15. The framers of the 1973 Rite of Penance were already experiencing a decline in lay participation. Nobody kept statistics, but the decline start is placed anywhere from the late 40’s to the mid-60’s.

    It seems obvious the church acted with optimism instituting form ii, form iii, and the non-sacramental services. They all seem to approach the need for a deeper awareness of metanoia from a different view. Forty years later, and what have we accomplished? Traditional penance apologists still bemoan the numbers and blame the laity. One pope wants to apologize and the curia frets. Just who is burdened by a lack of a sense of sin?

    And of the three new options, the first is largely segregated to Lent and maybe Advent (when monthly might be worth a try). A pope panicked on the second. And clergy worldwide ignore the third.

    I’d say on this front, there’s precious little of a reform to reform. The guys in black, top to bottom, seem to have missed a unique opportunity, preferring timidity to boldness. Meanwhile AA and other groups effect significant recoveries with steps four through nine. What was it that Jesus said? Fear is useless; what is needed is trust.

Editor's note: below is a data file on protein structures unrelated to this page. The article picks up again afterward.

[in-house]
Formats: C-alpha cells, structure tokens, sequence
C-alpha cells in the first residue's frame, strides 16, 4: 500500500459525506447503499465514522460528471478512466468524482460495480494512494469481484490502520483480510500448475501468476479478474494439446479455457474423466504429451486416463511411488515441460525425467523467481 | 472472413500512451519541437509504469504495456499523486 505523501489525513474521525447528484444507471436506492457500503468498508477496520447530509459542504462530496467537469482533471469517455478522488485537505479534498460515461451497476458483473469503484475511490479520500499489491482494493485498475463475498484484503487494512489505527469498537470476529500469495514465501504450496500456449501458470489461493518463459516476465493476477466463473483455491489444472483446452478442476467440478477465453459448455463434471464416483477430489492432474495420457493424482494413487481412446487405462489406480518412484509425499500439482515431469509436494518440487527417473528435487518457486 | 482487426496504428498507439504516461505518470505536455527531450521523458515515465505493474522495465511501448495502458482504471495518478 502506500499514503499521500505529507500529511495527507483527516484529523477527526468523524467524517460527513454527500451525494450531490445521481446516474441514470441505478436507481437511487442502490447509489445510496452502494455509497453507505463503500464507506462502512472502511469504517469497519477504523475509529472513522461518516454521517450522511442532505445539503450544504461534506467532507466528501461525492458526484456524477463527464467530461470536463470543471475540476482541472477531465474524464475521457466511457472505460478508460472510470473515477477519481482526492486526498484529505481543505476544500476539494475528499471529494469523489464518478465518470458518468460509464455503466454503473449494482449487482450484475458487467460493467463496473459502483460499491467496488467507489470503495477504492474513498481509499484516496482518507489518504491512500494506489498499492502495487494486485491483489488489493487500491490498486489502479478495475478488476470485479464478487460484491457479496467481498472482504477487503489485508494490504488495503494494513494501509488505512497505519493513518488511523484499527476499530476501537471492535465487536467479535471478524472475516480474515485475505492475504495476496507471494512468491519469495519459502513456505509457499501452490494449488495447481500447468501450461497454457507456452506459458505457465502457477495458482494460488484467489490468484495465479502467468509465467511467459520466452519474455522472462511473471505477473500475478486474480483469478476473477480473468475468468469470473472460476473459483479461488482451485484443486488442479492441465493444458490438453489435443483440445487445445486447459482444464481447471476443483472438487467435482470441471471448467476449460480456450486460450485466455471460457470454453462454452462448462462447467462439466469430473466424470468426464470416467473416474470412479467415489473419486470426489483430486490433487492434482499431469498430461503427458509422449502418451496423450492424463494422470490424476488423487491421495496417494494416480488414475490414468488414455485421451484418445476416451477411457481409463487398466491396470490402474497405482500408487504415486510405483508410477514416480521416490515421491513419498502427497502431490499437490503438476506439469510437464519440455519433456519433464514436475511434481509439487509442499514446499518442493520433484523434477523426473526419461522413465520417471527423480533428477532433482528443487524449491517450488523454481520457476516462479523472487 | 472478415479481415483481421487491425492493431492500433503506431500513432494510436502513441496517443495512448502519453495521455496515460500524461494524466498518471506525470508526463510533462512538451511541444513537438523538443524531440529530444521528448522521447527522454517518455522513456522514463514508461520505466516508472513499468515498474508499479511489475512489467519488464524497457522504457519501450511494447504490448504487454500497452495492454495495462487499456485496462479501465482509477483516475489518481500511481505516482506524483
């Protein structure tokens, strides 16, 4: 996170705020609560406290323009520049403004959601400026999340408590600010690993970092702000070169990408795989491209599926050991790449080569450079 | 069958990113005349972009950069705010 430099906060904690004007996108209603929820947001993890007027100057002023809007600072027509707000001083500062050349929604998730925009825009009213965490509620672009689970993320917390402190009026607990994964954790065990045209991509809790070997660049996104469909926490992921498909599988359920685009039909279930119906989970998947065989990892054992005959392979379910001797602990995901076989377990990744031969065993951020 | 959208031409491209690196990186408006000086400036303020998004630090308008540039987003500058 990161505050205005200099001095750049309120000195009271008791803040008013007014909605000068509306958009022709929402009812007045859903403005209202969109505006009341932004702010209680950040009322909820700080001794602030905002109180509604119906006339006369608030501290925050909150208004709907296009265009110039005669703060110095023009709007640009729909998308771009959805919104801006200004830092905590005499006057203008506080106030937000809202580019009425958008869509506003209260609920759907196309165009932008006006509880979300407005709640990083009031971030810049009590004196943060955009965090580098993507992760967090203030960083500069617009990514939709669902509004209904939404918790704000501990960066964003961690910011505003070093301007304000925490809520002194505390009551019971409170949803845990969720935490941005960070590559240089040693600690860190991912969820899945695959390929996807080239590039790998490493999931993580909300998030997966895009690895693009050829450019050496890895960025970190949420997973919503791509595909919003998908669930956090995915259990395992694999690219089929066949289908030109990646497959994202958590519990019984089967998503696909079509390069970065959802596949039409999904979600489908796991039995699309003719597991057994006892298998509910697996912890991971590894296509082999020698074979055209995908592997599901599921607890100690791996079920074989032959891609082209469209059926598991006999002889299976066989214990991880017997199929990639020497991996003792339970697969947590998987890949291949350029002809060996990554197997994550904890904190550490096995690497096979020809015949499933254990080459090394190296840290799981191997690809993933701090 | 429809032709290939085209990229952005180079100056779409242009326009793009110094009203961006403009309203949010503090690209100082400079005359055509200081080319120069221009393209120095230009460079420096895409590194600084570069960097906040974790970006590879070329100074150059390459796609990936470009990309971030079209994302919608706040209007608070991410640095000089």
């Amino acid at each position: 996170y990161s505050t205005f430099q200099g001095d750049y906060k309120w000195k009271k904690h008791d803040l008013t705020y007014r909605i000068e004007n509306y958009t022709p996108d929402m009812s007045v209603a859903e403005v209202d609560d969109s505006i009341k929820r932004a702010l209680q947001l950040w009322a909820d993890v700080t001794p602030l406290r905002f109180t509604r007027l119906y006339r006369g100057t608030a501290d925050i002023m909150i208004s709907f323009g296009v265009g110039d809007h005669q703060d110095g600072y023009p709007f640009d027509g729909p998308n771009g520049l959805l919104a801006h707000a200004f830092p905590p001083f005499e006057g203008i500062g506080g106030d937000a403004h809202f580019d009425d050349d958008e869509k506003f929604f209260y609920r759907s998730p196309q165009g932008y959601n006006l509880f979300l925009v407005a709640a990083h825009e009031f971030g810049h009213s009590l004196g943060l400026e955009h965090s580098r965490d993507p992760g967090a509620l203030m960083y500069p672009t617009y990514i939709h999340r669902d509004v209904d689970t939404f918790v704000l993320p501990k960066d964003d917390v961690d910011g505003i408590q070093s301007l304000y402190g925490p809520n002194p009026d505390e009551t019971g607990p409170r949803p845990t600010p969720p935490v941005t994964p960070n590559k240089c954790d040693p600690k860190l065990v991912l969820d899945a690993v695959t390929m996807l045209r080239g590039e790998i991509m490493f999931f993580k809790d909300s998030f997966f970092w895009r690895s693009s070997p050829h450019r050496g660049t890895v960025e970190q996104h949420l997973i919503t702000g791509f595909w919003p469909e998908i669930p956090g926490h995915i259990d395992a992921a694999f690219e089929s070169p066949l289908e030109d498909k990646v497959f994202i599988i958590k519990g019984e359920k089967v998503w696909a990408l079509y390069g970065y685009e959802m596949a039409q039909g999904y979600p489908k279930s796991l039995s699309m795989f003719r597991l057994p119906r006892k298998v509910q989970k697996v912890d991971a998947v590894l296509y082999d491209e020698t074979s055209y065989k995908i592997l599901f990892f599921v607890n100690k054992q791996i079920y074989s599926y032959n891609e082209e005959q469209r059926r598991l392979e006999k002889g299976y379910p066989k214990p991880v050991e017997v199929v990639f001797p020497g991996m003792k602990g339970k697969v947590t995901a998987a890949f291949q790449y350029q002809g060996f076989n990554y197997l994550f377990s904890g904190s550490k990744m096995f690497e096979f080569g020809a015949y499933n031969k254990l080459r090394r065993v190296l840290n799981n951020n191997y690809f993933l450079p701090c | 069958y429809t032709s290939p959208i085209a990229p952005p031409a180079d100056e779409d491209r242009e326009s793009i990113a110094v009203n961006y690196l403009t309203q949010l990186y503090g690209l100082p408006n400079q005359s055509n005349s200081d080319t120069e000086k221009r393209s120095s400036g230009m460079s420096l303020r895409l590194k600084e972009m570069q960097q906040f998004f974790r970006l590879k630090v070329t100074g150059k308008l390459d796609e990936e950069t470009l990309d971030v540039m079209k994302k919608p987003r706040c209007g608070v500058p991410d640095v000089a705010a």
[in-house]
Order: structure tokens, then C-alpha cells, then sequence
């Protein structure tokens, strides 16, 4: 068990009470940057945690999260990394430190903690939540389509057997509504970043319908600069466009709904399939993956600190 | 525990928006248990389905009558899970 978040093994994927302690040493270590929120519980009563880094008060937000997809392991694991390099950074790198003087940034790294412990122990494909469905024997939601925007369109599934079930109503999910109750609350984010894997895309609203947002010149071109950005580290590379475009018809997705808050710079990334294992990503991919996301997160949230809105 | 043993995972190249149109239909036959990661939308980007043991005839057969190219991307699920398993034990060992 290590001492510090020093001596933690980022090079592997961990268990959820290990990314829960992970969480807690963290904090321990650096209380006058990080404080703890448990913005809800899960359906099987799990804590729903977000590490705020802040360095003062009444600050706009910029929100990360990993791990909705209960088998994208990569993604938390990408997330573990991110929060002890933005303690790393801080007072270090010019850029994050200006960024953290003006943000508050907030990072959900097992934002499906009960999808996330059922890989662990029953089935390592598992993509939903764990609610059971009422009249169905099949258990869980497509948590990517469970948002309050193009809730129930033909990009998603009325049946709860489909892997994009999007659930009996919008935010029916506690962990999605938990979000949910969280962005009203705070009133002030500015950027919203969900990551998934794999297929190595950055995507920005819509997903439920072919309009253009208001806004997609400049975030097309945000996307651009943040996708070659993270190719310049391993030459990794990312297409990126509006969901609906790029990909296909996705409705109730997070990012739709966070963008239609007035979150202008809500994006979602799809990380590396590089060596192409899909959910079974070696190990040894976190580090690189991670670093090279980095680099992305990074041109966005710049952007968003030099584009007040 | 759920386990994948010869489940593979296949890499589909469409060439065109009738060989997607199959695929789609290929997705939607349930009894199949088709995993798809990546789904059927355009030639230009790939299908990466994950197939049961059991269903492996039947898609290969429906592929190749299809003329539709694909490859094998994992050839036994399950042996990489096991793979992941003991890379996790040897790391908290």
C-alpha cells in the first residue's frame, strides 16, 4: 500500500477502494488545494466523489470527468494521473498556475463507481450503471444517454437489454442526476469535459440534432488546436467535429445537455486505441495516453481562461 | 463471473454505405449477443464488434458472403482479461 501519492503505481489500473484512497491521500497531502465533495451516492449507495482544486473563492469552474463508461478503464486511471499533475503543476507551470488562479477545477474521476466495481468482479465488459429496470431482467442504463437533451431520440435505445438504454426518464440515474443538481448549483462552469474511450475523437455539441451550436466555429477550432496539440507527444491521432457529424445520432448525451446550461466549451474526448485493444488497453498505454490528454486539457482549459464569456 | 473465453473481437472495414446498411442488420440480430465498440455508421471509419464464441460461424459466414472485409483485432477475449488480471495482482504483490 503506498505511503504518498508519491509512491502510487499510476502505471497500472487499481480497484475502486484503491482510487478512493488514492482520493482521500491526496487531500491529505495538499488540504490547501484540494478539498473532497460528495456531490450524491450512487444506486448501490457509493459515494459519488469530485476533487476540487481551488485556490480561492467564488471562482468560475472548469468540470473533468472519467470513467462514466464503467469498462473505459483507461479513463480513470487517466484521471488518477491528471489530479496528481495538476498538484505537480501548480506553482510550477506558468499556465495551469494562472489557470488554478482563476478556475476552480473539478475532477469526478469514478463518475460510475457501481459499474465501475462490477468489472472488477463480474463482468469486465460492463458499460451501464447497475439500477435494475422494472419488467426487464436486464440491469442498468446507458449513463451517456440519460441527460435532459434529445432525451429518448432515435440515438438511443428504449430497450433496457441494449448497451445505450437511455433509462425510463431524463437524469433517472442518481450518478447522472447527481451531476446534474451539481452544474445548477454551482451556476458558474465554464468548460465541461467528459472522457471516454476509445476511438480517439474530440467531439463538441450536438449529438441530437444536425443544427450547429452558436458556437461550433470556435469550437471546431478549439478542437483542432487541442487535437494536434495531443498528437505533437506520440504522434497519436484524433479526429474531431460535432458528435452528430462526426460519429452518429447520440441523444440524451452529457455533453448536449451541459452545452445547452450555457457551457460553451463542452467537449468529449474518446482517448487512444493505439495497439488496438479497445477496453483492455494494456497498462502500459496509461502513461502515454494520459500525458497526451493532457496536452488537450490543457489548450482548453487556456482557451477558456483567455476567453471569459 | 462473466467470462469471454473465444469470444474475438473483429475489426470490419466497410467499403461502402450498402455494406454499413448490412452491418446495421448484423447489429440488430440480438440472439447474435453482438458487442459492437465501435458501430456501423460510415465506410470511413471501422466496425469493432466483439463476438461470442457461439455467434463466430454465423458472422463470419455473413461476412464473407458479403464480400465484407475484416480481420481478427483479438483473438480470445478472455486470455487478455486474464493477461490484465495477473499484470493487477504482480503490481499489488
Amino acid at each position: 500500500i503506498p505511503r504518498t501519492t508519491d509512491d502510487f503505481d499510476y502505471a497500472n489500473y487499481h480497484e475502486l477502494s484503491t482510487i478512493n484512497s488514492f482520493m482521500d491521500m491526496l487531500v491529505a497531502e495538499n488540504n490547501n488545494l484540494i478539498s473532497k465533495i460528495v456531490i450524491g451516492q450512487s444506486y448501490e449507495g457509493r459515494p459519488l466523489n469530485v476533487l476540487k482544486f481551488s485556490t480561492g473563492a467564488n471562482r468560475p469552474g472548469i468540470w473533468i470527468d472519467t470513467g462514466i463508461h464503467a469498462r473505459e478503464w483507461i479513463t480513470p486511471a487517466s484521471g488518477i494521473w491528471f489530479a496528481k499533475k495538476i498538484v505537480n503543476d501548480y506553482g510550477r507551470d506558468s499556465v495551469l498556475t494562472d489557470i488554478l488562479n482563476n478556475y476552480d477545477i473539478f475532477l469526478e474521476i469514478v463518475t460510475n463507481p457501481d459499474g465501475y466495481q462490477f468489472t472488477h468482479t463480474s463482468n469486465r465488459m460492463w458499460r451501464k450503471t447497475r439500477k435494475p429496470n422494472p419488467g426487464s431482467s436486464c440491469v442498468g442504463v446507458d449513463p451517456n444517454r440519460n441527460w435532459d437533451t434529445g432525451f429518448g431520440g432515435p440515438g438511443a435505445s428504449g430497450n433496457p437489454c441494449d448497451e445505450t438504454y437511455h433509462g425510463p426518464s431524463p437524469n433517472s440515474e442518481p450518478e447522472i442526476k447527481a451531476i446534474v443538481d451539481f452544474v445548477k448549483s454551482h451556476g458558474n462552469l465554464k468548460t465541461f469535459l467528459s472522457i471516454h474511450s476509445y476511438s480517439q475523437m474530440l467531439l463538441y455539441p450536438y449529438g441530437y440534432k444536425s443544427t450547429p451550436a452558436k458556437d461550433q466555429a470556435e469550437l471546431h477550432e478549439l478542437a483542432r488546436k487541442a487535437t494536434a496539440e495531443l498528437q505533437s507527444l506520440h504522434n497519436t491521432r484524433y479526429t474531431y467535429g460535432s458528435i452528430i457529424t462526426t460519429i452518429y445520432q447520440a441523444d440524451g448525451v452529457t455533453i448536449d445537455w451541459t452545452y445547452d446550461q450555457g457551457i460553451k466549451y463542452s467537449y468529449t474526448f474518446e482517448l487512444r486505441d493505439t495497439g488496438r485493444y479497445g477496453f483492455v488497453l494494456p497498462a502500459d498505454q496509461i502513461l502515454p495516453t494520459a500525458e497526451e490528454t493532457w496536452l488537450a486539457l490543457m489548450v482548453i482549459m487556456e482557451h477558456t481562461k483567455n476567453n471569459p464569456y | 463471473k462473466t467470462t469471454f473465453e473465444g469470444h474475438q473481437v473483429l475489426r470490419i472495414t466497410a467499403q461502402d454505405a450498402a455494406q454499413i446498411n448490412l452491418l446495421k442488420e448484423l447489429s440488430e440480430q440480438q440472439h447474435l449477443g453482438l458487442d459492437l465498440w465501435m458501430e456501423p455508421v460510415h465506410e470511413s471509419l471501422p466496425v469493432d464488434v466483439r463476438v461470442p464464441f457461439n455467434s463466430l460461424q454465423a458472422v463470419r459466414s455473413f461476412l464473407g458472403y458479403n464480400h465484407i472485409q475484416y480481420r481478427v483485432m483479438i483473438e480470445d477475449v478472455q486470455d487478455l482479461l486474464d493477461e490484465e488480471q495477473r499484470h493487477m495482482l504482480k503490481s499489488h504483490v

16. With regard to penitential services with general absolution, in this country the numbers attending were extremely high (and you can still find a few of these services if you know where to look). Furthermore, this was the doorway through which significant numbers of people returned to the Church and to regular practice.

    It has been said that only a completely dysfunctional institution would seek to ban something which was actually bringing people back to church…. Interestingly, no one challenged John Paul II when he said, in effect, that there are three forms of the rite of penance but only the first of these is to be used. (In which case, why are the others there?!)